Connelly: Clinicians generally aren’t interested in recommending palliative care or hospice. But during COVID, they more often made those referrals because the system was overloaded and palliative care and hospice made sense. During COVID, there was so much death that there was a temporary awareness. But generally there’s a fear of death–everyone wants a legacy, wants to be remembered for something. In the book, I talk about it being more important to understand your life than extend it.
MW: Is there a balancing act that allows you to strive to stay healthy as people live longer while also accepting the reality of a natural death?
Connelly: Try to stay active as possible for as long as possible. And then, education becomes a very powerful tool in this area. There was a study that showed patients videos of the procedures they were requesting. They weren’t understanding what they were really asking for. Once they saw what the procedures entailed, their views on what they wanted changed. Under the healthcare payment system, doctors aren’t paid to patients, help them prepare for what’s the come and educate them. That requires a lot of time and care and multiple conversations. It doesn’t really happen. There’s an obsession with coding in healthcare payment systems and talking and educating isn’t a payment code. That’s why concierge medicine is becoming so popular. Patient gain greater access and doctors have more time.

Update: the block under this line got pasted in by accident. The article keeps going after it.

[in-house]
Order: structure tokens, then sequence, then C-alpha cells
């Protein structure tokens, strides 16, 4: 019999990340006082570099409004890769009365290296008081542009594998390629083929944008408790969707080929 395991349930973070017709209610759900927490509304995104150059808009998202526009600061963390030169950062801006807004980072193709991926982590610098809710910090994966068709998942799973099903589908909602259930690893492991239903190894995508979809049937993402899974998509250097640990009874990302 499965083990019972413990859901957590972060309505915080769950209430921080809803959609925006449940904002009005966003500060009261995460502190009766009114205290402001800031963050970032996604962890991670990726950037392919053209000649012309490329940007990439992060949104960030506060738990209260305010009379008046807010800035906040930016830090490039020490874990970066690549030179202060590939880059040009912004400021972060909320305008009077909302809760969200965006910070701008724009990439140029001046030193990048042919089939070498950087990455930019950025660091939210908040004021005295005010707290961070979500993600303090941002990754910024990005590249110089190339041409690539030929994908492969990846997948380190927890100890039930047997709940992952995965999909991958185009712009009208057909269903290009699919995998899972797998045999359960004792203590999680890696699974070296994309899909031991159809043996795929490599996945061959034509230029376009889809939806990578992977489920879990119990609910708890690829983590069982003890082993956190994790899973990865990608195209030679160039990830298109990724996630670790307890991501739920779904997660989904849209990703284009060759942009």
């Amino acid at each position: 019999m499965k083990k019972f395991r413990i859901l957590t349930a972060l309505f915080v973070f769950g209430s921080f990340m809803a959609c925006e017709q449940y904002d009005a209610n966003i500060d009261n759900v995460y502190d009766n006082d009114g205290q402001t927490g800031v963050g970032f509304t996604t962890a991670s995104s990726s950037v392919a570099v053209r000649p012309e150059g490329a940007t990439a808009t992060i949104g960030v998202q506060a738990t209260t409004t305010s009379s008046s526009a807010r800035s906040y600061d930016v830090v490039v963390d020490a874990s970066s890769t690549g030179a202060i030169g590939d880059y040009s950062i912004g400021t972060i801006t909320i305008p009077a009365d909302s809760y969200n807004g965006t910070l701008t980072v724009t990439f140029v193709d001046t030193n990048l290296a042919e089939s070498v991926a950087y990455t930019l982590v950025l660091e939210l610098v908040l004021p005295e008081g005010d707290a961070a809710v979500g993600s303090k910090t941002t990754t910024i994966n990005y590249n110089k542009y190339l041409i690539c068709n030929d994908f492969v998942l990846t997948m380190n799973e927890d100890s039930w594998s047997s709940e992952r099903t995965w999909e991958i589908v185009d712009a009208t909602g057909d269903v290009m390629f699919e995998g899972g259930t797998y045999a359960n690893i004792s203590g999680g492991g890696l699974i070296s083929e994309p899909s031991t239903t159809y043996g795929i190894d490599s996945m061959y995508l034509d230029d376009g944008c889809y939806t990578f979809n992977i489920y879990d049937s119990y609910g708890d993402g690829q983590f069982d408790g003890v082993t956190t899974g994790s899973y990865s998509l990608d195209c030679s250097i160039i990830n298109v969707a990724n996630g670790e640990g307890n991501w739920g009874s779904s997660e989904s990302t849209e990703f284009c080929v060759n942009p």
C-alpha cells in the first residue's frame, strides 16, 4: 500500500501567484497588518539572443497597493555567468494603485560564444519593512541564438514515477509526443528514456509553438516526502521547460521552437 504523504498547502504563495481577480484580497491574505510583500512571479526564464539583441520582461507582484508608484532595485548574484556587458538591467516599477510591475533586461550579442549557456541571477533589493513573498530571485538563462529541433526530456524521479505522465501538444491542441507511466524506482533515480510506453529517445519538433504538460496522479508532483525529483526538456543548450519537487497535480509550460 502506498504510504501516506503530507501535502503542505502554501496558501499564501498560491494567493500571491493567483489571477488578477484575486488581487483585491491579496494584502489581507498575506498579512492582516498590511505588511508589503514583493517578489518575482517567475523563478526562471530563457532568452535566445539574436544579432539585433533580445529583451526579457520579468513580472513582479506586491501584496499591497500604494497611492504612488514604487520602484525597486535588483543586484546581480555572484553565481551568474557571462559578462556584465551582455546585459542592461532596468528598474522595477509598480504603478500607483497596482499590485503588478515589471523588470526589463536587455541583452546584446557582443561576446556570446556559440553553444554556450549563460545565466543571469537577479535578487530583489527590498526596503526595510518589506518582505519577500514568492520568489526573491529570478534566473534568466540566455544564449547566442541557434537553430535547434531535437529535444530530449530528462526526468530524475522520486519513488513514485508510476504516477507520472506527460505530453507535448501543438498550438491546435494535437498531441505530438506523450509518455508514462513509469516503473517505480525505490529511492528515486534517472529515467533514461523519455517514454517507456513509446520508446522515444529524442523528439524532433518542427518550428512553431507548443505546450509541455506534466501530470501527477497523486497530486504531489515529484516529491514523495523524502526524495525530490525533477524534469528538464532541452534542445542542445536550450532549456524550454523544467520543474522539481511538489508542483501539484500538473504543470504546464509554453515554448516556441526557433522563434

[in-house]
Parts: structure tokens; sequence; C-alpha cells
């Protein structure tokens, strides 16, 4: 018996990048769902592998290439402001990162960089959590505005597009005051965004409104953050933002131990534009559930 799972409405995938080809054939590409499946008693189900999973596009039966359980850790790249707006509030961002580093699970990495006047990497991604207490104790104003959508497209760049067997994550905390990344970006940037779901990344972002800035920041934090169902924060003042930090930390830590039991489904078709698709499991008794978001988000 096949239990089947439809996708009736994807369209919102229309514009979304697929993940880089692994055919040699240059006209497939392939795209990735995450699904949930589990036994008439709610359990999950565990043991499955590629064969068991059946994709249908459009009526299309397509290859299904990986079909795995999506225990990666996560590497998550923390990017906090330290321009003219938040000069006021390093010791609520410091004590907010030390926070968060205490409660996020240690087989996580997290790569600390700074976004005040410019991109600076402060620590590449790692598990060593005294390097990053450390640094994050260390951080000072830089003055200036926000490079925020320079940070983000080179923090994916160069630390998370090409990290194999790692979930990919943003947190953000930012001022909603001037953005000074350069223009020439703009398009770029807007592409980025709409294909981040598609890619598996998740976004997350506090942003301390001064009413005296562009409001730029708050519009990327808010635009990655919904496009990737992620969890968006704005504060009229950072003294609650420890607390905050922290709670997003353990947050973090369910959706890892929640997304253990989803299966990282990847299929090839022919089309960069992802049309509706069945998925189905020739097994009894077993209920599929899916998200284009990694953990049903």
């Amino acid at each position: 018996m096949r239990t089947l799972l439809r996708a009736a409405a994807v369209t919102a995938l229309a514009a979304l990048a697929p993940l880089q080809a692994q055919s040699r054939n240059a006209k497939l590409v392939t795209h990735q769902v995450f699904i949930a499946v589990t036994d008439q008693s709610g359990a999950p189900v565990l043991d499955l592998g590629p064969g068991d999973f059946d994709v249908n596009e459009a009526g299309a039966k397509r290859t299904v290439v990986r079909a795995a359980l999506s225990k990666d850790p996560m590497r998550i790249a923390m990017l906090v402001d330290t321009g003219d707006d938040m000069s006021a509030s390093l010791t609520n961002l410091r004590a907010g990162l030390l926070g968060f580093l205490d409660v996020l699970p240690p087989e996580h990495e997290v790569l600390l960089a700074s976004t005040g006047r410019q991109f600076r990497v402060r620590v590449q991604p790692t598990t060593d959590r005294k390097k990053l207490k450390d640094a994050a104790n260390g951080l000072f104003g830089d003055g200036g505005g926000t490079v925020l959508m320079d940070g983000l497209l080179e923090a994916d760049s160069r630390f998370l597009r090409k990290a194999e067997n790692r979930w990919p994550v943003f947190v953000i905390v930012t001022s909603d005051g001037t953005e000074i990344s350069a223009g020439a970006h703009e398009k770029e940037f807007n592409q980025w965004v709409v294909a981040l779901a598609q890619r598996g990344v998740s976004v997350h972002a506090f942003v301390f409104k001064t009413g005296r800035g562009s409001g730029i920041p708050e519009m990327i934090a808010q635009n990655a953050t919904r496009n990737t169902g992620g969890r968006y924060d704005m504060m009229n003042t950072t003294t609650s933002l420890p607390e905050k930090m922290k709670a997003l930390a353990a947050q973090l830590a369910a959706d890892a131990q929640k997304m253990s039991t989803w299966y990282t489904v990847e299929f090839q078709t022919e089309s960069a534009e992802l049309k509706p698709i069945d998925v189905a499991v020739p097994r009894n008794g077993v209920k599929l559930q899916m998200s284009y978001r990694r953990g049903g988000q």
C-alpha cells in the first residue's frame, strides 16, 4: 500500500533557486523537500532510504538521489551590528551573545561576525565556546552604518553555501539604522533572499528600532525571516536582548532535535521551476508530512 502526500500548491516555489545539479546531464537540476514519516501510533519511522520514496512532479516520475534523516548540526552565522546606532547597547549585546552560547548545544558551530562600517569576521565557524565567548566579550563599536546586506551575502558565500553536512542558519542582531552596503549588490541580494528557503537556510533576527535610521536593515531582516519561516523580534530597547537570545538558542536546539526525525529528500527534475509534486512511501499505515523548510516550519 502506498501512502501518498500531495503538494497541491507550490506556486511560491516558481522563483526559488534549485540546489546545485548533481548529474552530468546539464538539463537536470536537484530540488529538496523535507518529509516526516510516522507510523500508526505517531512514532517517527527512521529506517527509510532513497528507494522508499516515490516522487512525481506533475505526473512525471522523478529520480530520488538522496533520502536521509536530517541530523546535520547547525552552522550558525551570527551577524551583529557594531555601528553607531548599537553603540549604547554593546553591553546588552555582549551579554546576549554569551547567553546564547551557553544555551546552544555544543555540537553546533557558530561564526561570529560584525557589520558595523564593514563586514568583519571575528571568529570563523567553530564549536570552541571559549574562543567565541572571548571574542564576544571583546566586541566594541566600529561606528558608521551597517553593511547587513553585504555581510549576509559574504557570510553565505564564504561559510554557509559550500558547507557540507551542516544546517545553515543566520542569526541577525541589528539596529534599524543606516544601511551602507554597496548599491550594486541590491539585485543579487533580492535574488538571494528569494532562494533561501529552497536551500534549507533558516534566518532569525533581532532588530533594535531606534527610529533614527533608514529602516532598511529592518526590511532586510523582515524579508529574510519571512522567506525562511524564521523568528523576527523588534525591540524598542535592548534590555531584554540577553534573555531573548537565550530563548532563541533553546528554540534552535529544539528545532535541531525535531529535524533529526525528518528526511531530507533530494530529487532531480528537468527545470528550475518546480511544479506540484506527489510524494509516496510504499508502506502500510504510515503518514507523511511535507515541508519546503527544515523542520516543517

MW: What do you want to stay with readers after they’ve read your book?
Connelly: Prepare for dying. Make an informed choice. Educate yourself. People have false assumptions of what works. It’s your life and you need to prepare for the end of it. We all do a lot of stuff to prepare for a newborn: we buy all sorts of things, redo the house, read a lot of books and talk to everyone for advice. Dying is a similar experience. We have to prepare for it. The healthcare system isn’t helping you learn about dying. You, as the patient, need to ask for palliative care. If you’re referred to the ICU, or for a transplant, or a feeding tube–ask for a consult with a palliative care doctor first.
MW: What reform do you think we need in healthcare?